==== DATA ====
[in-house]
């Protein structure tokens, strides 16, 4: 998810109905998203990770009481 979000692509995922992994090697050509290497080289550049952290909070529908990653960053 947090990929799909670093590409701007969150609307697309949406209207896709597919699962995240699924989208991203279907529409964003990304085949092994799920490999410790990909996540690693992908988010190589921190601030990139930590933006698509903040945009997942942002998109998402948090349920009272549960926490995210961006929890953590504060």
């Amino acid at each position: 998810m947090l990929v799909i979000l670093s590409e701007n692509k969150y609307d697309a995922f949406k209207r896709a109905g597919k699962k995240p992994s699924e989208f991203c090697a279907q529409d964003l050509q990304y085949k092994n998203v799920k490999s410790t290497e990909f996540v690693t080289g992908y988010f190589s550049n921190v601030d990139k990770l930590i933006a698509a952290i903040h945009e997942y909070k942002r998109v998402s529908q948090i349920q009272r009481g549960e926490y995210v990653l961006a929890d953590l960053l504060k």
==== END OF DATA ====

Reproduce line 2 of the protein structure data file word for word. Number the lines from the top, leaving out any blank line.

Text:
């Protein structure tokens, strides 16, 4: 998810109905998203990770009481 979000692509995922992994090697050509290497080289550049952290909070529908990653960053 947090990929799909670093590409701007969150609307697309949406209207896709597919699962995240699924989208991203279907529409964003990304085949092994799920490999410790990909996540690693992908988010190589921190601030990139930590933006698509903040945009997942942002998109998402948090349920009272549960926490995210961006929890953590504060």